International Orangutan Day, Friday 19th August

WORDS: Katie Lettice PHOTOGRAPHY Supplied


Great Ape Conservation program calls on public support this International Orangutan Day

Friday 19th August 2022: Today, Borneo Orangutan Survival (BOS) Australia, who raise money to support the largest and arguably most successful great ape conservation program in the world, continues its bid to garner the nation’s support in what they say is a critical and urgent time to fight the extinction of great apes, with the launch of two global initiatives on International Orangutan Day – the Palm Oil Pledge, and the Wildlife Trade Pledge.

With only 55,000 wild Bornean orangutans estimated to be left in the wild, they face many threats with deforestation, habitat loss, illegal hunting, and illegal wildlife trade being the main threats to their wellbeing, survival, and population. The two new Pledges aim to encourage the public to become part of the solution by signing the Pledges online and learning practical steps to end these damning industries.

The illegal wildlife trade makes up a significant proportion of the global animal trade and includes animals that are used to perform for tourists, sold as pets, poached as ‘ingredients’ for traditional medicine, and killed to be made into trophies for hunters or souvenirs for tourists.

More than 7,000 animal species are illegally traded globally for various reasons, and the wildlife trade generates $23 billion USD – the fourth behind illegal drug, arms, and human trafficking.

“The Wildlife Trade Pledge aims to bring awareness to the billions of animals that fall victim to the illegal wildlife trade each year. When signing the Pledge, Australian’s will also find a wildlife trade guide that provides insights into the best ways to help stop the irresponsible wildlife trade and its cruelty, including how to identify reputable accrediting bodies like a Zoo or Aquarium that is held to high standards of excellence, and how to report a social media account or venue you feel may be exploiting wild animals. Ultimately, we implore the public to ask themselves ‘would I be ok living the life of this animal’?” says BOS Australia President,

Kerin Welford.
With the global demand for palm oil being one of the largest drivers of deforestation in Indonesia and the #1 reason for orangutan population decline, the Palm Oil Pledge looks to end unsustainable palm oil practices by encouraging more businesses to use sustainably sourced palm oil by increasing the demand for it, and showing commitment to support palm oil farmers who have put sustainable farming practices in place.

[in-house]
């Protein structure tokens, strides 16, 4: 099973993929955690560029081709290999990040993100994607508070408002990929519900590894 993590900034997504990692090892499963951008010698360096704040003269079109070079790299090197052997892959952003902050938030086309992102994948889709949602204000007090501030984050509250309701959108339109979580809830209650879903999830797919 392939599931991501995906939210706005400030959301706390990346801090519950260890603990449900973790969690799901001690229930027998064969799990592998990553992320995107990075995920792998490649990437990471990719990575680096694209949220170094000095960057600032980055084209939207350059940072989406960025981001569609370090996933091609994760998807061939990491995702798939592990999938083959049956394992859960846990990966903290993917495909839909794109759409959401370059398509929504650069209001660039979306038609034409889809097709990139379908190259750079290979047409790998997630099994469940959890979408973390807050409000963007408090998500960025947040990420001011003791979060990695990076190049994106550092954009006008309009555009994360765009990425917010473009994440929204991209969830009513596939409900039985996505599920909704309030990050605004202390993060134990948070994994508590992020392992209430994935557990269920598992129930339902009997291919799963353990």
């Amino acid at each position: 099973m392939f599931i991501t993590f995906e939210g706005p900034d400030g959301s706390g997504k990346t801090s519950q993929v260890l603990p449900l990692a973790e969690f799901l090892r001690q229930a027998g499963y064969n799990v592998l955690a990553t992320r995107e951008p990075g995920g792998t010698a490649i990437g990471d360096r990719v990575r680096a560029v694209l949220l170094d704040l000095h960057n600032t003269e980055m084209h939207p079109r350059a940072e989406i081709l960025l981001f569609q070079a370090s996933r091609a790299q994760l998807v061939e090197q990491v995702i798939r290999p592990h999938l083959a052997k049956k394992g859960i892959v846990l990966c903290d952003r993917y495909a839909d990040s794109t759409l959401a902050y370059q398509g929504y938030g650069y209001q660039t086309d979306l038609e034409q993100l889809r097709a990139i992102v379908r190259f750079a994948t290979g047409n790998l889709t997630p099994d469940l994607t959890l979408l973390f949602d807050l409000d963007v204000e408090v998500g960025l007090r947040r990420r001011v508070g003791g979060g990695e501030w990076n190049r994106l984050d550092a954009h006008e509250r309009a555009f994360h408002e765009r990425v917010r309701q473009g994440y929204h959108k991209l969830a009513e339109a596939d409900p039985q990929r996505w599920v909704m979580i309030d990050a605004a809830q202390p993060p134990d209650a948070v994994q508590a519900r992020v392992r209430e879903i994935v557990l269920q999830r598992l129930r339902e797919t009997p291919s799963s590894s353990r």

“Almost 90% of the world’s palm oil is produced in Malaysia and Indonesia on the island of Borneo, yet only 20% of global palm oil is sustainably produced. We can save trees and the thousands of species that depend on them by supporting the thriving sustainable palm oil industry that exists today and its adopted policies that promise no deforestation, no peat development, and no employee exploration – thus drastically minimising harm to local communities or the environment.” says BOS Vice President, Lou Grossfeldt.

A copy of BOS’ top tips for selecting the most sustainable palm oil products and a handy shopping guide can be found here.

With orangutans being our closest relatives and sharing 97% of our DNA, it may not surprise you to know the name orangutan derives from the Malay and Indonesian phrase ‘orang-hutan’, meaning ‘person of the forest’. These large, gentle red apes are highly intelligent with an ability to reason and think.

Both initiatives are free to pledge and take less than a minute to do so.

BOS Australia raises funds to support four main pillars of work in Borneo:
1. The rescue, rehabilitation, and release of orangutans back into the wild. To date, 497 orangutans have been released back in the wild.
2. Providing sanctuary care for orangutans and sun bears who are unable to be released. There is currently 400 + orangutans and 72 sun bears being cared for across the 2 sanctuaries in Borneo.
3. Supporting the development of sustainable communities in Borneo. This includes helping to develop plans for communities to establish sustainable incomes without the need to clear the forest.
4. Conserving the forest. BOS Foundation have >400,000 hectares of orangutan habitat under protection.